Advertisements

Wreckage of Bermuda Triangle in Gobi Desert

A stunning clue in the mystery of the Bermuda Triangle has been found in a remote desert on the other side of the world.

In the middle of the harsh and uninhabited Gobi Desert, on the border between northern China and southern Mongolia, explorers stumbled upon the wreckage of ships and airplanes known to have disappeared in the Bermuda Triangle.
The discovery has given rise to a new theory about the Triangle and the thousands of vessels that have vanished there.
“It now seems that the Bermuda Triangle and the Gobi Desert are the two ends of a wormhole that runs through the Earth,” says physicist Roland Desmond, of Cambridge University in England.
“A wormhole is a fissure in the fabric of the space-time continuum. Ships and airplanes are swept into the Bermuda end of the wormhole and are transported to the Gobi Desert at the speed of light.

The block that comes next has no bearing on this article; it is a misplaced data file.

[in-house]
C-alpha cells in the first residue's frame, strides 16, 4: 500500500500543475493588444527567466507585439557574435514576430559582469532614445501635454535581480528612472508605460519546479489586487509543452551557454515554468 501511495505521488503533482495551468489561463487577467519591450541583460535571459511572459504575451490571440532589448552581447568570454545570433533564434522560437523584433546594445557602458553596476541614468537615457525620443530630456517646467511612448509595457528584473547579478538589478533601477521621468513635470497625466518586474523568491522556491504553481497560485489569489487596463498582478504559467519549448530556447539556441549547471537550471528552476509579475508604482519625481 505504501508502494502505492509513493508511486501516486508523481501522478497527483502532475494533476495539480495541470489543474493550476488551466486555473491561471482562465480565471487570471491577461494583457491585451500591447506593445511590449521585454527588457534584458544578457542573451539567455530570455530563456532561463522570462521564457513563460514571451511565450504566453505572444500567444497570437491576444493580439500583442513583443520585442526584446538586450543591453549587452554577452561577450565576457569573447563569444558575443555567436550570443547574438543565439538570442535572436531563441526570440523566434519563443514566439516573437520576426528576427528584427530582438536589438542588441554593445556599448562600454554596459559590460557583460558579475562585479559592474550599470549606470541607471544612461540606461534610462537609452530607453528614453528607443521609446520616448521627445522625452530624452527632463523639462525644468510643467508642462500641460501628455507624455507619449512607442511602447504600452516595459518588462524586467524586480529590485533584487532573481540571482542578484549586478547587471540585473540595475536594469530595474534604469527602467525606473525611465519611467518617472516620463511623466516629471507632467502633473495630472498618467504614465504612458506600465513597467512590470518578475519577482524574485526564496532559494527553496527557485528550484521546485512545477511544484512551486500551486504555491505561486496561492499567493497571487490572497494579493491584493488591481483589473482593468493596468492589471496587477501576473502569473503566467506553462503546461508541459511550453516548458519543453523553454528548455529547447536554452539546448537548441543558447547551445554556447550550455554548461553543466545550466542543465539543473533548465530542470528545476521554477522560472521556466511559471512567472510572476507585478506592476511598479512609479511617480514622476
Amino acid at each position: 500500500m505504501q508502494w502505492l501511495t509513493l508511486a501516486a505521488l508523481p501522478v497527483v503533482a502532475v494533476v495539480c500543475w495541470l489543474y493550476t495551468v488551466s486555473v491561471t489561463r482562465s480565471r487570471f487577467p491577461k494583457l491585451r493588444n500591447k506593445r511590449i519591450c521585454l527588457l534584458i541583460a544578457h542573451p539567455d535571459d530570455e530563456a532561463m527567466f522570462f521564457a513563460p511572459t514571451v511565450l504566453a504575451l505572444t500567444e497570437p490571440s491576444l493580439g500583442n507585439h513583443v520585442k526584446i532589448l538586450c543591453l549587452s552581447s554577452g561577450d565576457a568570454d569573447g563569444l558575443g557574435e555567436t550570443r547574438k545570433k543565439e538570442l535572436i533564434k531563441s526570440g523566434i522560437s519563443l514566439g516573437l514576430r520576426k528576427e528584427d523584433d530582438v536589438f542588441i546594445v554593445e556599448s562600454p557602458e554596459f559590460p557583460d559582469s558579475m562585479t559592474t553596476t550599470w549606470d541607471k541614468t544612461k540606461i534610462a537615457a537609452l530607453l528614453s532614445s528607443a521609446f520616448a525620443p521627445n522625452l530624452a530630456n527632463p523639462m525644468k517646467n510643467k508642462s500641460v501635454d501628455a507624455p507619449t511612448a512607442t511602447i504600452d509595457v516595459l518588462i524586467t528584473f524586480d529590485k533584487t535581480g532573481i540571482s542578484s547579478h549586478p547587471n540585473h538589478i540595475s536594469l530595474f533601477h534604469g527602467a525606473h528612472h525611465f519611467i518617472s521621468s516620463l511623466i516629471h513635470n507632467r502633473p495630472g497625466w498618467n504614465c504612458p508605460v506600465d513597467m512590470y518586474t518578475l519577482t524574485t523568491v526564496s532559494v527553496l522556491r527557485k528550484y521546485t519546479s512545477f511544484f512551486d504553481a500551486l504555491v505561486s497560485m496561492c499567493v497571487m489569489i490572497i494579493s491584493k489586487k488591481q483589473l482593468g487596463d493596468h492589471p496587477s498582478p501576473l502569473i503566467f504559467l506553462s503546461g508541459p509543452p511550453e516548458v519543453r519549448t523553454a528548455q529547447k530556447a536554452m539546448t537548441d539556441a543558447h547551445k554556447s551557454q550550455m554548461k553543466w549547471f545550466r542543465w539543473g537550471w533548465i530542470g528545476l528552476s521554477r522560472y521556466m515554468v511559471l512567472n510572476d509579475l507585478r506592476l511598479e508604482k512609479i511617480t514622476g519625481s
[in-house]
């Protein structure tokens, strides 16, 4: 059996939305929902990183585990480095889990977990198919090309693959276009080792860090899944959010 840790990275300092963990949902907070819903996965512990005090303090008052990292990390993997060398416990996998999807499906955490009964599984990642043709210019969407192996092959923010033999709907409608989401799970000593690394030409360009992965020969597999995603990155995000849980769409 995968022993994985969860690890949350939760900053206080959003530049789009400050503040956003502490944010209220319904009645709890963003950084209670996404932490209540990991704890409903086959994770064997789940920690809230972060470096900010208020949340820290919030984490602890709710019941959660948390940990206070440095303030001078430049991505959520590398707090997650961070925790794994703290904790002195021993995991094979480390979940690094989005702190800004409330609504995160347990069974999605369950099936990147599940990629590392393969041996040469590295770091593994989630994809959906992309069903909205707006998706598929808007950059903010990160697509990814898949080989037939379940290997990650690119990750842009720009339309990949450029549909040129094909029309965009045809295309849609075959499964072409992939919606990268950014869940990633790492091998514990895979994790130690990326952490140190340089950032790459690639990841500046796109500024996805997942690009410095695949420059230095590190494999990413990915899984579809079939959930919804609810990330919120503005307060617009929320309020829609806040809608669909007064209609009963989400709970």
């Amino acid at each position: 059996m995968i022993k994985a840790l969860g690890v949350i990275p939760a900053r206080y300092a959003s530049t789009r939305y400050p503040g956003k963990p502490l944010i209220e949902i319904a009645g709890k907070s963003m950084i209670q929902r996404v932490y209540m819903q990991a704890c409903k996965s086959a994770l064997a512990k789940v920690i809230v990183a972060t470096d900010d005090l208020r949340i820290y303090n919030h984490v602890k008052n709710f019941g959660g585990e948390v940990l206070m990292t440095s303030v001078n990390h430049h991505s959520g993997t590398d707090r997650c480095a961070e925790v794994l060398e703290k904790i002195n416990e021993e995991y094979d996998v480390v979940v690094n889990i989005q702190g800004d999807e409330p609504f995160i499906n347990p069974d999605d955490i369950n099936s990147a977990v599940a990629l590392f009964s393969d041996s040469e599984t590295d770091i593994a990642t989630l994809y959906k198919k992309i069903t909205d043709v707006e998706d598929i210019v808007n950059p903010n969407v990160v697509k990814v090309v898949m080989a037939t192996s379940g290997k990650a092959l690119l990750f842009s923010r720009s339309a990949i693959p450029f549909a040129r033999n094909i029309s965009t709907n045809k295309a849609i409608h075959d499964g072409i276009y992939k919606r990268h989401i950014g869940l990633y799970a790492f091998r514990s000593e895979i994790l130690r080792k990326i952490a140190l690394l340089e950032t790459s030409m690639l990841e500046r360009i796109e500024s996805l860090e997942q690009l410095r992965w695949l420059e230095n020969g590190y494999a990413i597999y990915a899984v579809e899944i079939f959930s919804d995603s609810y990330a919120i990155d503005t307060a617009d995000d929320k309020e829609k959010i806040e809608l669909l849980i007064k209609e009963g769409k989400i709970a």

“They give the appearance of vanishing at one end and rematerializing at the other.”
One mystery remains — and it’s a big one. No human remains have been found among the wrecked ships and airplanes.
“Physics has no explanation for the disappearance of these tragic victims,” Desmond says. “Perhaps they are trapped in one of the many dimensions of space and time that make up the wormhole.”

Advertisements

31 thoughts on “Wreckage of Bermuda Triangle in Gobi Desert”

  1. Thats really shocking how a ship the size of a fishing trawler can end up in the Gobi Desert. By the way where would the worm hole be.

    Reply
  2. Roland desmond is a comic book character and NOT a physicist at Cambridge uni… funny that people would believe it though!

    Reply
    • Your'e stupid… the only way to be able to get into a wormhole would be to put enough antimatter into a wormhole to be able to keep open long enough to go into. Which by the way would equate to so much antimatter that it would be the size of the earth. Furthermore wormholes only last about 1/100 of a second so your chances of even doing that is probably around 1/1,000,000,000,000,000.

Leave a Comment

This site uses Akismet to reduce spam. Learn how your comment data is processed.